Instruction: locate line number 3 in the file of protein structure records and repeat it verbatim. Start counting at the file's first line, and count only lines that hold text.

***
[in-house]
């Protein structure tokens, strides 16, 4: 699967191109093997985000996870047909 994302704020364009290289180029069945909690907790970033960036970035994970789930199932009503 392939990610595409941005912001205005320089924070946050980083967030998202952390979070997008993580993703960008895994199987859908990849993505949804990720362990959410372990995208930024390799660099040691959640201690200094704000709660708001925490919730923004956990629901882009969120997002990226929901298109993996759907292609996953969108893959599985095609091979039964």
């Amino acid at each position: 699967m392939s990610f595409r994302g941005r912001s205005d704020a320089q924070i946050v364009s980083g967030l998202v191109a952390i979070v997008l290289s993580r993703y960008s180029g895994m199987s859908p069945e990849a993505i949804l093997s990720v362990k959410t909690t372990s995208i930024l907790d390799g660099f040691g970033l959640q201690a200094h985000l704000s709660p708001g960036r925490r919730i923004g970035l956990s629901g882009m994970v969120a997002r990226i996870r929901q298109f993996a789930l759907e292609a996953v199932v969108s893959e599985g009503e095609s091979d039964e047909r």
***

């Amino acid at each position: 699967m392939s990610f595409r994302g941005r912001s205005d704020a320089q924070i946050v364009s980083g967030l998202v191109a952390i979070v997008l290289s993580r993703y960008s180029g895994m199987s859908p069945e990849a993505i949804l093997s990720v362990k959410t909690t372990s995208i930024l907790d390799g660099f040691g970033l959640q201690a200094h985000l704000s709660p708001g960036r925490r919730i923004g970035l956990s629901g882009m994970v969120a997002r990226i996870r929901q298109f993996a789930l759907e292609a996953v199932v969108s893959e599985g009503e095609s091979d039964e047909r």